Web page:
At what gradient are TPU tubes faster than latex tubes?

TPU tubes are lighter than Latex but Latex is faster as numerous tests have shown on Aerocoach and BicycleRollingResistance. I have some good wheels that are not tubeless compatible.

I have been using TPU tubes for a year. They have some advantages in making me feel like my heavy aero road bike is a climbing bike on the hills. In races and hard group rides on hills 6%+ I would always feel fast responding to attacks while I would notice my friends who are stronger than me on lighter bikes and different tyre types take a few seconds to get to speed.

For me the biggest downside is dealing with punctures. TPU tubes do have some puncture protection capabilities but on rough roads they seem to suffer a bit. This comment I found on one the forums resonates with my experience:

There is a clear limit in the TPU tubes that is not widely mentioned: their stiffness increases the impedance losses (how much vibrations are transmitted to the rider, then energy wasted) when the road degrades.

Their “equal” performance to Latex is only valid on very very good roads. Overall Latex remains more efficient.

For puncture resistance, they do resist better to perforation but lets be honest, if you have something in your tire that penetrated the protection bed, the tube is not what will resist. where latex has another benefit if for “snake-bite” types of punctures, they resist more when “pinched”

Patches work sometimes but if it does not then it becomes an expensive headache. Ridenow tubes were cheap but the prices are slowly increasing.

I have considered adding some sealant inside the TPU tubes for training as I hate dealing with punctures in races and hard hard group rides but only a few TPU brands have removable valve cores like Schwalbe. Schwalbe on their website recommend not adding sealant inside their Schwalbe Aerothan tubes while Tubolito recommend using OKO sealant and those spray sealants like Vittoria Pit stop however their road tubes do not have removable valve cores.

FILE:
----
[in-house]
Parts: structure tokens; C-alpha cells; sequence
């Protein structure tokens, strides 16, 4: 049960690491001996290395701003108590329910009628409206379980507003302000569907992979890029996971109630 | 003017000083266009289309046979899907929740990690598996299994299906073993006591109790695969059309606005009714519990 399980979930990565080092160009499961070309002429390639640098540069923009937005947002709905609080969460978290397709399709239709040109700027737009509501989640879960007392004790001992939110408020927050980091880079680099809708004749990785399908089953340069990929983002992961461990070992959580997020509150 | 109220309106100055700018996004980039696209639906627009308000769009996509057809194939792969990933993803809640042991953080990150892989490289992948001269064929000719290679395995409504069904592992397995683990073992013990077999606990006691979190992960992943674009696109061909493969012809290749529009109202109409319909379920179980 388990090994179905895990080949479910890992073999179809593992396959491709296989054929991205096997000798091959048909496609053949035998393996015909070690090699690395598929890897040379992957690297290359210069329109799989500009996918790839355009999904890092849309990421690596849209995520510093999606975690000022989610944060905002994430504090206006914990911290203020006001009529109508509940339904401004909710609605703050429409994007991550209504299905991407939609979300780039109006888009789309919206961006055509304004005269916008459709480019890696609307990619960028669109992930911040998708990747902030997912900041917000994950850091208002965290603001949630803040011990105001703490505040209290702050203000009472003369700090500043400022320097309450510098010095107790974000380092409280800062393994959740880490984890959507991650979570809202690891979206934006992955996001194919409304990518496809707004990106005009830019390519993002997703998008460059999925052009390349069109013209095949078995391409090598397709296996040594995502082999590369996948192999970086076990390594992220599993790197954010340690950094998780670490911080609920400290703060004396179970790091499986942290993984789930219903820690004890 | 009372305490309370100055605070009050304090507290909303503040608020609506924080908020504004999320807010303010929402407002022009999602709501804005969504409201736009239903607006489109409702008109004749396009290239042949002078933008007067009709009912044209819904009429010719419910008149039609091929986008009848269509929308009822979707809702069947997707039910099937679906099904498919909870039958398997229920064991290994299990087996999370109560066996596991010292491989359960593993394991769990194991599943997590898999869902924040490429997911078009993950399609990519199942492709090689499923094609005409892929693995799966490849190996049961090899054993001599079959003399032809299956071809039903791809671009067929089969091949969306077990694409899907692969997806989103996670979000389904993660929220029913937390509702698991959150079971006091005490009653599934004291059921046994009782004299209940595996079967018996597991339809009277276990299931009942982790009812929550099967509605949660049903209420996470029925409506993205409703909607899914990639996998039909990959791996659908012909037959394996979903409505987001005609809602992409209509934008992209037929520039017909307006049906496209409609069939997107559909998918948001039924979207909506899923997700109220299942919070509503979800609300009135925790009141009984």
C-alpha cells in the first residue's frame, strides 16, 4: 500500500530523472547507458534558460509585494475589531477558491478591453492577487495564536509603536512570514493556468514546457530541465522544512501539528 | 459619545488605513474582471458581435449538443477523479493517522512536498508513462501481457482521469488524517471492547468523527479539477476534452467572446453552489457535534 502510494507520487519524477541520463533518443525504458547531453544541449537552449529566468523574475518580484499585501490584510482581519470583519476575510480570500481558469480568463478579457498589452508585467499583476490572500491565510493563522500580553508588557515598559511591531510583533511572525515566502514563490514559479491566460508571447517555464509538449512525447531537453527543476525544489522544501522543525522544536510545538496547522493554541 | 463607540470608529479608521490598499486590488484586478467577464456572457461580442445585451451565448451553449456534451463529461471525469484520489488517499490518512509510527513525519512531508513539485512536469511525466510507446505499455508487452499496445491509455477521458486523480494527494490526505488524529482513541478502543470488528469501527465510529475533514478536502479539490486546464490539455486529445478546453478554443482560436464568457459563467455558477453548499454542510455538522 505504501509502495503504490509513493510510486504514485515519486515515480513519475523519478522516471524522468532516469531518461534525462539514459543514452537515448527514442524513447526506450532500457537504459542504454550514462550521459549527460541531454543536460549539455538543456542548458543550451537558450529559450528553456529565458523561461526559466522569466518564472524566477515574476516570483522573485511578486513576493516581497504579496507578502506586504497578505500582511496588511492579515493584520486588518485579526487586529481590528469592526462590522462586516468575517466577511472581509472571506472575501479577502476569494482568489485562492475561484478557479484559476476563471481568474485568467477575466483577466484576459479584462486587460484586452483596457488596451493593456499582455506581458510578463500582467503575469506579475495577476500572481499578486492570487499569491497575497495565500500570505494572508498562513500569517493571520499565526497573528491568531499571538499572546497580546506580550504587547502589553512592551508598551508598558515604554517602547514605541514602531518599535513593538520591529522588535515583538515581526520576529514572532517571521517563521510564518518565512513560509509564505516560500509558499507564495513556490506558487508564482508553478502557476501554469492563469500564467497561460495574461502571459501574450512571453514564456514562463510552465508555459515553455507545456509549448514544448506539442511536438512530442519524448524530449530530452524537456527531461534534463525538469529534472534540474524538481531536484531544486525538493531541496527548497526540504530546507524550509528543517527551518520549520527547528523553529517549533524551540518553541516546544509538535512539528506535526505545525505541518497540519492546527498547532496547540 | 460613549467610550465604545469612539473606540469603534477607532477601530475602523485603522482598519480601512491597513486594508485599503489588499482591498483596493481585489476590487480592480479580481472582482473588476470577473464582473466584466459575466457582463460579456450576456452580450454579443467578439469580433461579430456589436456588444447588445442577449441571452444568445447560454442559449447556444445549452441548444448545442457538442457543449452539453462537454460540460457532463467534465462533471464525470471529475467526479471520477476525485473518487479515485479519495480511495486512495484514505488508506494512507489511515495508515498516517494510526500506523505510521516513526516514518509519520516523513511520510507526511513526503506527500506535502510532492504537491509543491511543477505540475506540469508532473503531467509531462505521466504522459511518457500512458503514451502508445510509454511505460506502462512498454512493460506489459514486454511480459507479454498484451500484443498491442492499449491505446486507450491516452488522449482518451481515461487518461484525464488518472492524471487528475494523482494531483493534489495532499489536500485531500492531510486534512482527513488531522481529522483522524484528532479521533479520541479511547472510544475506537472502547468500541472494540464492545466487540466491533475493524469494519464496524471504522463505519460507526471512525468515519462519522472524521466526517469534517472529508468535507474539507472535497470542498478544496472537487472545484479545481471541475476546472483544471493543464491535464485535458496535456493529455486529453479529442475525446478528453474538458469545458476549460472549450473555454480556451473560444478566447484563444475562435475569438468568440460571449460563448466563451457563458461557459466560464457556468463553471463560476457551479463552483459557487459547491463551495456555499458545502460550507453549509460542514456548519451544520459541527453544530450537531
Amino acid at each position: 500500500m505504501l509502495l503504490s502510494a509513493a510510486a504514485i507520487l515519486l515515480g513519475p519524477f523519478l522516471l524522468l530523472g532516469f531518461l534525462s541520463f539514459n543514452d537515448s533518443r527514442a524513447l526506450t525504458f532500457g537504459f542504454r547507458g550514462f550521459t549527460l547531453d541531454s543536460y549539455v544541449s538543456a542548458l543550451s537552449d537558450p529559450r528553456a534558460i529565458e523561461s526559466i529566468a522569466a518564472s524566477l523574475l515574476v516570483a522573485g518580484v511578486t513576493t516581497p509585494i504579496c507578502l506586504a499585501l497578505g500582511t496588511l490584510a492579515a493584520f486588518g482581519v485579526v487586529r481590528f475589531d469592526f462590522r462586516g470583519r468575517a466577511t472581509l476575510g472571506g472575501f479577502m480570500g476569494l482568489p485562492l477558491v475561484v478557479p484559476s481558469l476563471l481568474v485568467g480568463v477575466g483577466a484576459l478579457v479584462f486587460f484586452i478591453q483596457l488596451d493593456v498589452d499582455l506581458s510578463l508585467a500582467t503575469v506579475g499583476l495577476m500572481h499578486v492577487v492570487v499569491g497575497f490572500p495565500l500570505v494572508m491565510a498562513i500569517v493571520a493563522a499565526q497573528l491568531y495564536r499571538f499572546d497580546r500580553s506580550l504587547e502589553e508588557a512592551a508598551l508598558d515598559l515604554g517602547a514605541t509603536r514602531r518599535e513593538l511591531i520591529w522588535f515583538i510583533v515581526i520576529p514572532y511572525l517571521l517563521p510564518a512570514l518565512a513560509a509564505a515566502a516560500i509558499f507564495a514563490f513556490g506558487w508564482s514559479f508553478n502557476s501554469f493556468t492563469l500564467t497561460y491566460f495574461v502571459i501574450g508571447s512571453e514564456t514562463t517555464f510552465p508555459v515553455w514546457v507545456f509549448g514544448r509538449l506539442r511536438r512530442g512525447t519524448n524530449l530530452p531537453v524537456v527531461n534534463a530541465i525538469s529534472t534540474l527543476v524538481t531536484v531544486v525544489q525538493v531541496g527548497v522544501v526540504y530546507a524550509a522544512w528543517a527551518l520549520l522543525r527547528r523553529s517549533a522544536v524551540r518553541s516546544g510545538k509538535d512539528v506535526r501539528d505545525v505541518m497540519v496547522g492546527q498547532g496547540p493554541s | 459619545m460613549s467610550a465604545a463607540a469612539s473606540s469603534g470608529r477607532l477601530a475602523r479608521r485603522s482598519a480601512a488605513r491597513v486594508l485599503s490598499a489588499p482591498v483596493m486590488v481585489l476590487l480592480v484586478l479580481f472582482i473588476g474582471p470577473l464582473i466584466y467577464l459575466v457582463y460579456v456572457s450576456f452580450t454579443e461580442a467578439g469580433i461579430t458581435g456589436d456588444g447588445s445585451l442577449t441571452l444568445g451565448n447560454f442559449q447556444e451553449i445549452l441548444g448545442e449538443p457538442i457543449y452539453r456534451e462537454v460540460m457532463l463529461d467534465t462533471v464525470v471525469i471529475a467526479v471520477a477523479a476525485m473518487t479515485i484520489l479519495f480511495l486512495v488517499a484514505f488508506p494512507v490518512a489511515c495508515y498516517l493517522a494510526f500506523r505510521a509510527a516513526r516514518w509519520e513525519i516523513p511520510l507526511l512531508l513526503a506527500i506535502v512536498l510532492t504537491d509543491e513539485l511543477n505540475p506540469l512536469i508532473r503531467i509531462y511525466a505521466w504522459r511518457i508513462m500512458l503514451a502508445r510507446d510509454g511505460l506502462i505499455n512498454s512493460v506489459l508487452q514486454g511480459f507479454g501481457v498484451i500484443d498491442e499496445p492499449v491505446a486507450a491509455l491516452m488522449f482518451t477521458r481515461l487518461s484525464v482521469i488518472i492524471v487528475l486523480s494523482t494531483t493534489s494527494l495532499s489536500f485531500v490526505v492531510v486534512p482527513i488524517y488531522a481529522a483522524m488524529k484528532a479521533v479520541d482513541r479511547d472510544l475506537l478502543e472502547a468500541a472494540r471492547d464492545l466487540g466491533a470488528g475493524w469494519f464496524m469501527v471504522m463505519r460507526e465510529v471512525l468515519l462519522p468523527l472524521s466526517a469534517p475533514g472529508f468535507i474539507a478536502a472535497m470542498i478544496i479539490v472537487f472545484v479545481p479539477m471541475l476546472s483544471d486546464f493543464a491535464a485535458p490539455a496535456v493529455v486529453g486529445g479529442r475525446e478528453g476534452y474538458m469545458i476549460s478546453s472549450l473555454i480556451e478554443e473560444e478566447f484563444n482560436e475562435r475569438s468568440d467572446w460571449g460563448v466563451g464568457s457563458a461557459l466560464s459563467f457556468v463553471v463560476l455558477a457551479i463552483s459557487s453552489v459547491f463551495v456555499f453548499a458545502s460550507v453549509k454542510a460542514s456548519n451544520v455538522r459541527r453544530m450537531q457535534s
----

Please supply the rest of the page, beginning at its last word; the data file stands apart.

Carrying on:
Can Tubolitos be used with sealant or repair sprays?

Only with Tubolitos with premounted valve extenders.

We performed tests with different products. Following products seal Tubolitos:

Sealant: Oko Puncture free Bike

Repair Spray: Nigrin Reifendicht; Vittoria Pitstop Super Magnum; Tip Top Pannenspray; Güp Kwiki

Residues of tubeless milk do not harm Tubolito products

I am considering the move to Latex. They cheaper, more repairable and is proven to work with sealant which saves me from stopping to change a puncture. My questions are

  1. At what gradient on a hill would I be better of with TPU tubes? Put differently at what stage does the advantages of the lower rolling resistance of latex tubes fall away to the weight advantages of the lower weight of tpu tubes?

  2. Has anyone tried pre-filling tpu tubes with a bit of sealant to help it self seal without having to stop?

  3. If I do move to Latex I have read that I need to also add two loops of tubeless rim tape to the wheel. With the rim tape and the sealant added is the rolling resistance still faster than TPU tubes?